The Conservation Process
Due to the extreme number of Encrusted Objects that have been found this summer I thought it might be interesting to take a little bit closer look at the conservation process for these items. When an Encrusted Object is found the archaeological process begins. As with any other artifact found on the wreck sites the boat captain will number, tag and record each item and the coordinates of where it was found. Upon returning to shore the artifacts are brought back to the conservation lab and are checked in by John Corcoran, our Senior Conservator and the boat Captain one by one. They are then placed in wet storage to avoid interaction with the air, which would harm the artifact until we have a chance to work on them. The artifacts are first photographed and all associated site data is logged into our database along with measurements, and weights of each artifact. The first step in the physical conservation process is to slowly remove the concretion using an air scribe. This tool vibrates rapidly and slowly chips away at the layers of encrustation. See the pictures below to get a better idea of what this tool looks like. Once the majority of this thick portion is removed the artifact inside is placed into the electrolysis tanks where it sits in a mixture of soda ash and water. A stainless steel wire is attached to the artifact and a small electrical current runs through it. The combination of the soda ash, water and electrical current removes the salt particles from the metal itself. This is imperative because if they are not completely removed and the artifact is exposed to air it will dry out and crumble. The artifacts are in the electrolysis tanks for varying amounts of time depending on the type of metal, its salt content as well as the size of the artifact. Common items like spikes will spend 3 - 4 months in the tanks. When they are taken out they are placed in a fresh water container and a few days later the salt content of the water is checked to see if any has leaked out of the artifact into the water. If there is still salt found to be in the water then the artifact is put back into the electrolysis tank. If there is no salt found to be in the water then the artifact is ready for the finals step which includes a light bead blasting, proper drying to remove any left over moisture and applying 3 layers of protective paint to avoid any further deterioration and also to give it the same finish it had when it was first made. After this is complete the artifact is considered to be fully conserved and will be able to stand the test of time in the open air above sea.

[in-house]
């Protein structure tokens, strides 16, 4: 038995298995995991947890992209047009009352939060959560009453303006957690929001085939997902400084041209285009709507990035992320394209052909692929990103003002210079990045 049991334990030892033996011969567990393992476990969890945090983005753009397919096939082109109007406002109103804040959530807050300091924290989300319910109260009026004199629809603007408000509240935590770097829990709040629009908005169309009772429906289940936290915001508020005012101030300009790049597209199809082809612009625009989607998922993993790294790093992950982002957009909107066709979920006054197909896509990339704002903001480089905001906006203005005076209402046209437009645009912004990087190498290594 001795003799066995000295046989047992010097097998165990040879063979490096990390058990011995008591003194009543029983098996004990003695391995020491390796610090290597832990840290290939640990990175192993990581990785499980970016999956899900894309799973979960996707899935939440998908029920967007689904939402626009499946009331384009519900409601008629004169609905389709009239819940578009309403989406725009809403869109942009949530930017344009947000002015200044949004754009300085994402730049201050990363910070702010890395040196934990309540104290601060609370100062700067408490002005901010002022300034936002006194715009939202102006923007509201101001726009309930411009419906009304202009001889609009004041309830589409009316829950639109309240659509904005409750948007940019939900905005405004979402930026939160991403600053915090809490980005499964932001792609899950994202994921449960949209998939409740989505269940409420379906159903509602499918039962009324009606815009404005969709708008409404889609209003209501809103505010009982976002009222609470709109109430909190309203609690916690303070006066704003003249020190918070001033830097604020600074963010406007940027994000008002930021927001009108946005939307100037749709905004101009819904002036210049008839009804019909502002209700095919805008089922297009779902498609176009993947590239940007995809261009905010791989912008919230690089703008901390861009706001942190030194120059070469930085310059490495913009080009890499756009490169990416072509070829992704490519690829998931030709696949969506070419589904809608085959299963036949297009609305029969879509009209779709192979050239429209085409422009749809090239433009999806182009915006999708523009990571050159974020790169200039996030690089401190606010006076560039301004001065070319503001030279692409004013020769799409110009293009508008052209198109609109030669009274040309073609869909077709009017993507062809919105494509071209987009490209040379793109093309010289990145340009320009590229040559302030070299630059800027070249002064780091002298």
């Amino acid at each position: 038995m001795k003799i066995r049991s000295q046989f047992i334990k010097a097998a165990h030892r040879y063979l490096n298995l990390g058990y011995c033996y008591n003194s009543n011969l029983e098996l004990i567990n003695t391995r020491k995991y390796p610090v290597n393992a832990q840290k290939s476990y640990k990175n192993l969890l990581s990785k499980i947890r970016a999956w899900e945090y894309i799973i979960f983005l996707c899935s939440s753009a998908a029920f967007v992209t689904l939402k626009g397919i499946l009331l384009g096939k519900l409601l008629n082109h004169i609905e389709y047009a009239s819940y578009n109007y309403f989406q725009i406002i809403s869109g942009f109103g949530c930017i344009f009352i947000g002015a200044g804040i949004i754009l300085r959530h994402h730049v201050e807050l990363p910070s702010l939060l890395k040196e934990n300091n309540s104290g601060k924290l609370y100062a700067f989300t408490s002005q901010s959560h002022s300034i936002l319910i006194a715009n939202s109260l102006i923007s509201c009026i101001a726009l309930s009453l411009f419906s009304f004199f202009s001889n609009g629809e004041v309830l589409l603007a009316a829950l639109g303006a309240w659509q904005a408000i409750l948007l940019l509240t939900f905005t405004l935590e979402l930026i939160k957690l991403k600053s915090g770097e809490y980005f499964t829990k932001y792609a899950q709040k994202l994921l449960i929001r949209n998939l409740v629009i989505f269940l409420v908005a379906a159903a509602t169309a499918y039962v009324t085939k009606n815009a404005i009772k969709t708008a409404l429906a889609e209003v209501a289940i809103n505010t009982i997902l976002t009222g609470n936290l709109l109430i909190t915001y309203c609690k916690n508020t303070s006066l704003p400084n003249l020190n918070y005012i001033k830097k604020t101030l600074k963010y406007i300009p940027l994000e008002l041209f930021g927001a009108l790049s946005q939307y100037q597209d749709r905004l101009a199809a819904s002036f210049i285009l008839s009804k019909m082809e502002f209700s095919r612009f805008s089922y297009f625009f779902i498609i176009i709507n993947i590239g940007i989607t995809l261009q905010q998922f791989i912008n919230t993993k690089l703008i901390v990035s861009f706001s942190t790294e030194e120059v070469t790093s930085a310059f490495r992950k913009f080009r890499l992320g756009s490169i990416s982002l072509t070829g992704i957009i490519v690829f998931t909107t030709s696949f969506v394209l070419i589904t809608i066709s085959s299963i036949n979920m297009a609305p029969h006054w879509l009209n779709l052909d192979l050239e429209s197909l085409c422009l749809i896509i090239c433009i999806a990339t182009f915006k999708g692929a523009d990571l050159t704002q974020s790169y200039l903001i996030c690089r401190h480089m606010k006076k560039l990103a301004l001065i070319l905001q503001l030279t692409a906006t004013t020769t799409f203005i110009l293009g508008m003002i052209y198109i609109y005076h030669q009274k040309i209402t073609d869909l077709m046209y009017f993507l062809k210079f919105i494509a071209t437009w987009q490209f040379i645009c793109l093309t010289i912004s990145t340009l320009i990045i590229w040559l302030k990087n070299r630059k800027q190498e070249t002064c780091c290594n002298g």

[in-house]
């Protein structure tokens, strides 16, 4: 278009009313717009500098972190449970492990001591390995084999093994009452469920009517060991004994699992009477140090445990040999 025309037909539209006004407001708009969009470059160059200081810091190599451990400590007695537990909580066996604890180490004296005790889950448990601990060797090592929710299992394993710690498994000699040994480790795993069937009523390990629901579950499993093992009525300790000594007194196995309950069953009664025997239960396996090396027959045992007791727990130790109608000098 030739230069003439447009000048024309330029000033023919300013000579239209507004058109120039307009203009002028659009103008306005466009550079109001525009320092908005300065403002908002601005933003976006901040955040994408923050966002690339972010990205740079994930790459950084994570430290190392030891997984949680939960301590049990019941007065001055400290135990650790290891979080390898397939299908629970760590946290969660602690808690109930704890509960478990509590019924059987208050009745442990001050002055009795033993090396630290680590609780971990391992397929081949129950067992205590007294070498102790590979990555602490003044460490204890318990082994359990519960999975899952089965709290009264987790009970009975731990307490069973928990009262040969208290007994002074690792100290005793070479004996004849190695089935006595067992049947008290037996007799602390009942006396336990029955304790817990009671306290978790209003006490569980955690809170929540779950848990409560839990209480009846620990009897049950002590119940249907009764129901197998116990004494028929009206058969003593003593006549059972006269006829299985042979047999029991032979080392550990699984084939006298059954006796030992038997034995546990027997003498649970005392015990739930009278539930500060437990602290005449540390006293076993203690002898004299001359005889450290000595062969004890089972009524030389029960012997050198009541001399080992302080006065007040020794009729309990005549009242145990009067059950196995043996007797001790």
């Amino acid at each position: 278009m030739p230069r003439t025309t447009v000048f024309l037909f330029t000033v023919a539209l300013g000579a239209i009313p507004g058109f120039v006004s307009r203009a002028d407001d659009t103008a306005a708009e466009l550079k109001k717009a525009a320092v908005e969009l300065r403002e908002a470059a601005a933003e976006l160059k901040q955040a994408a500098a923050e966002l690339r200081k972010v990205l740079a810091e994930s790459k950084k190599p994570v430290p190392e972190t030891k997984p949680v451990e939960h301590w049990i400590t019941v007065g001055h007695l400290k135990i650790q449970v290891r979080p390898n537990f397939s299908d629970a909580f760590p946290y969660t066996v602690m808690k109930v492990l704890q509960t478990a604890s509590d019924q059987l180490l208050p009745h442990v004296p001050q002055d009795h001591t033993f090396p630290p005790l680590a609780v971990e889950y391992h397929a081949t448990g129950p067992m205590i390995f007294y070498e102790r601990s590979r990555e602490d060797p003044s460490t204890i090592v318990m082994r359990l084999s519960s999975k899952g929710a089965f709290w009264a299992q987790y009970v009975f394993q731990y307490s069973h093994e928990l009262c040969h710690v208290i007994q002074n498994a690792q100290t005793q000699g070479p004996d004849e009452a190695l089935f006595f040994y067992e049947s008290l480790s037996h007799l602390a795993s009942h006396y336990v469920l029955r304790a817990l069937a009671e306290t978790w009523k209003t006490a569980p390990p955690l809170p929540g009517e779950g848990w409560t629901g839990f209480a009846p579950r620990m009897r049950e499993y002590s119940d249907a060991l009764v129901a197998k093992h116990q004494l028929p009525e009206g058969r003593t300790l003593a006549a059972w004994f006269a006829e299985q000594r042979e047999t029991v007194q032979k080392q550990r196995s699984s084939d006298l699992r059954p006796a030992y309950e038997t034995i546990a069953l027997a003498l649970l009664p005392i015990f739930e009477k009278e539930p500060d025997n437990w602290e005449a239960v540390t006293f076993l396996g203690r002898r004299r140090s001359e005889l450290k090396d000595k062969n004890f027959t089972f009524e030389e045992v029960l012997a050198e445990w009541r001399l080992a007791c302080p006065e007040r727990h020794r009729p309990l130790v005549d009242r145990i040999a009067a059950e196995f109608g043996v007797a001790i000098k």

John using the air scribe to conserve this sword.
Up close look at the air scribe and the artifact.
Encrusted Sword before conservation.
Two claw hammers after the encrustation has been removed and now in the electrolysis tank.
Encrusted objects being kept in wet storage awaiting conservation.
Encrusted object which through experience believe to be two keys end-to-end.
The dark area at the top shows where John is making progress in getting to the actual artifact.

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